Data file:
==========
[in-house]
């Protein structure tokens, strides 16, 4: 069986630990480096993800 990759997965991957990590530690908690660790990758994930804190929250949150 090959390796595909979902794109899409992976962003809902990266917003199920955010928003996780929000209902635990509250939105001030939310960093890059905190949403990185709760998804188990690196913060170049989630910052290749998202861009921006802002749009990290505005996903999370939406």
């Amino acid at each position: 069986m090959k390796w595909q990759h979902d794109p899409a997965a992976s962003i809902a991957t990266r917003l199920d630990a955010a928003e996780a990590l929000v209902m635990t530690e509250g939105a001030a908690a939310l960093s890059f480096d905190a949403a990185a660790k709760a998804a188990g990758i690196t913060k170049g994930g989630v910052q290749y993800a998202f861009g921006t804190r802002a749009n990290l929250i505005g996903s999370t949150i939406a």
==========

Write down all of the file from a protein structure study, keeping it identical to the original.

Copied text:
[in-house]
């Protein structure tokens, strides 16, 4: 069986630990480096993800 990759997965991957990590530690908690660790990758994930804190929250949150 090959390796595909979902794109899409992976962003809902990266917003199920955010928003996780929000209902635990509250939105001030939310960093890059905190949403990185709760998804188990690196913060170049989630910052290749998202861009921006802002749009990290505005996903999370939406």
């Amino acid at each position: 069986m090959k390796w595909q990759h979902d794109p899409a997965a992976s962003i809902a991957t990266r917003l199920d630990a955010a928003e996780a990590l929000v209902m635990t530690e509250g939105a001030a908690a939310l960093s890059f480096d905190a949403a990185a660790k709760a998804a188990g990758i690196t913060k170049g994930g989630v910052q290749y993800a998202f861009g921006t804190r802002a749009n990290l929250i505005g996903s999370t949150i939406a």